Hey there, time traveller!
This article was published 18/10/2013 (981 days ago), so information in it may no longer be current.
It isn't often it takes two years to build a home -- unless you're intent on building a masterpiece.
"It actually took one year to plan and design the home and then another year to build it," said Artista Homes' sales representative for 52 Deer Pointe Dr. (in Headingley's Deer Pointe Park), Royal LePage Alliance's Phil Amero.
"The setting was so spectacular, Artista's design team took their time to design a home that would capture it perfectly. It then took another year to put together all the different design features and materials. I think the end result made the wait well worth it."
Comprised of natural materials such as natural stone, concrete and distressed-wood pillars and beams, there's little wonder it took so long to piece the 3,474-sq.-ft. multi-level two-storey design together. Suffice it to say, that rather lengthy incubation period was well-spent; all the different design features combine to create a home that seamlessly combines wow factor and livability.
The home starts in a wide (about 12 feet) foyer lined in grey porcelain tile that's sunken four steps below the home's main level. As soon as you set foot on that main level, it's almost impossible not to go into sensory overload with all the different design features that hit you.
"As soon as you walk inside, you find yourself looking around at the amazing blend of rustic, modern and artistic touches -- floor-to-ceiling windows, exposed wood beams, natural stone work, glass and steel railings, concrete walls and whitewashed pine ceilings," said Amero. "There's a lot to take in."
The first area that catches your attention is the family room, which is packed with features: a 22-foot-high vaulted ceiling, floor-to-ceiling windows that showcase the playground-like backyard (more about it later) and gorgeous golf course/country views.
That's just the start, he added.
"Those are the features at the rear of the family room," he said. "Look to the right, and there's a concrete wall that provides a grey backdrop for a (black) powder-coated steel (ribbon-style) fireplace. Not only that, but the floor-to-ceiling windows are framed by the same natural stone that most of the home's exterior is clad with. Eight-inch, wide-plank hickory hardwoods finish off the area with a touch of class that ties in beautifully with the rustic setting."
A quick look around the great room reveals something else -- windows (literally) on every wall that very nearly make for a 360-degree view of the countrified surroundings. The formal dining room's front wall is outfitted with a huge picture window, while the kitchen has a big window over the double sink, the adjacent dinette area is set by more windows -- and the sunroom (placed between the kitchen and family room) is surrounded by three picture windows.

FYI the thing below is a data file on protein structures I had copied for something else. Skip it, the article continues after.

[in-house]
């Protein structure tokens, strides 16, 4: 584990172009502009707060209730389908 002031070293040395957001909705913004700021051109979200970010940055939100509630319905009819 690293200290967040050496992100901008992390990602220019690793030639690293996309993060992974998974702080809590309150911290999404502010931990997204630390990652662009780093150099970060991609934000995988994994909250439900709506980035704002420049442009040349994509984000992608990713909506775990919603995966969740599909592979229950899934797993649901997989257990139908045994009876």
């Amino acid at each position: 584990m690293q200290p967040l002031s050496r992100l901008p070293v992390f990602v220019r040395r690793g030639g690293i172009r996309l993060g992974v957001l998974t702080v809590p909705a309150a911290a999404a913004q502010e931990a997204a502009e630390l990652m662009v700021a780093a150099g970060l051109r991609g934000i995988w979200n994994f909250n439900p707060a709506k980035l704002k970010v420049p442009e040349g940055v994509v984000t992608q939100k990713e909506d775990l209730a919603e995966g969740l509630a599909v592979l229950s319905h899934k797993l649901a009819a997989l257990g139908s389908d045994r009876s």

"Someone walking through the home during the Parade (of Homes) commented that it would be a pleasure to do dishes because of the great view," said Amero. "No matter where you go in the great room, there seems to be a great view. And while it's a bright, open-concept design, it's nicely segmented, too -- a centre staircase divides the family room from the kitchen, while a three-quarter wall divides the dining room from the kitchen, while still letting light flow in. The vaulted ceiling over the dining room and kitchen increases the feeling of space and maximizes light flow."
Meanwhile, the finishing materials create an interior feel that's equal parts modern and rustic. The natural stone, wood beams and hickory hardwoods provide the rustic elements, while finishes such as dark quartz countertops, dark charcoal maple cabinets -- offset by modern aluminum/tempered glass cabinetry and stainless appliances -- provide the modern feel.
A huge island (four by 10 feet), equally huge dinette area and (nearly) separate formal dining area make for a main living area that (when combined with the spectacular sunroom) is made for entertaining.
It's also a home that lends itself well to relaxing, as evidenced by the gargantuan, opulent main-floor master suite.
"The first thing you see is the view -- the moment you get up in the morning, you wake up looking out on to your little oasis out back, and all the beautiful scenery surrounding your backyard (golf course, trees). You get your own balcony, plus a bedroom with hickory hardwoods, your own private wet bar and a cultured-stone feature wall behind the bed," he said. "There's also a ribbon fireplace set in natural stone next to a big flat-panel TV across from the bed."
Speaking of comfort, the ensuite -- divided neatly from the bedroom by a clear, tempered-glass wall -- is all about providing a creative collection of creature comforts.
"There's a black quartz standalone soaker tub to soak in, a seven-foot tempered glass/tile shower with two rain-shower heads above, three-outlet body washes on either wall, a heated porcelain tile floor and a huge window with natural stone trim," Amero added. "And the black quartz, dark maple vanity with circular black sinks either side looks amazing with the concrete wall backdrop in behind. You even get a massive, two-level walk-in closet in behind."
The home doesn't end there, not by a long shot. A walk-out basement with over 2,000 sq. ft. of liveable space awaits with a fourth bedroom, wine cellar, open media area with 120-inch TV screen, huge windows that showcase the view out back (and that let in tons of light) and an exercise room with a view.
"This was a home that was worth waiting for," he said. "Artista's designers didn't want to leave out any detail, and I don't think they did. It's an amazing home from start to finish."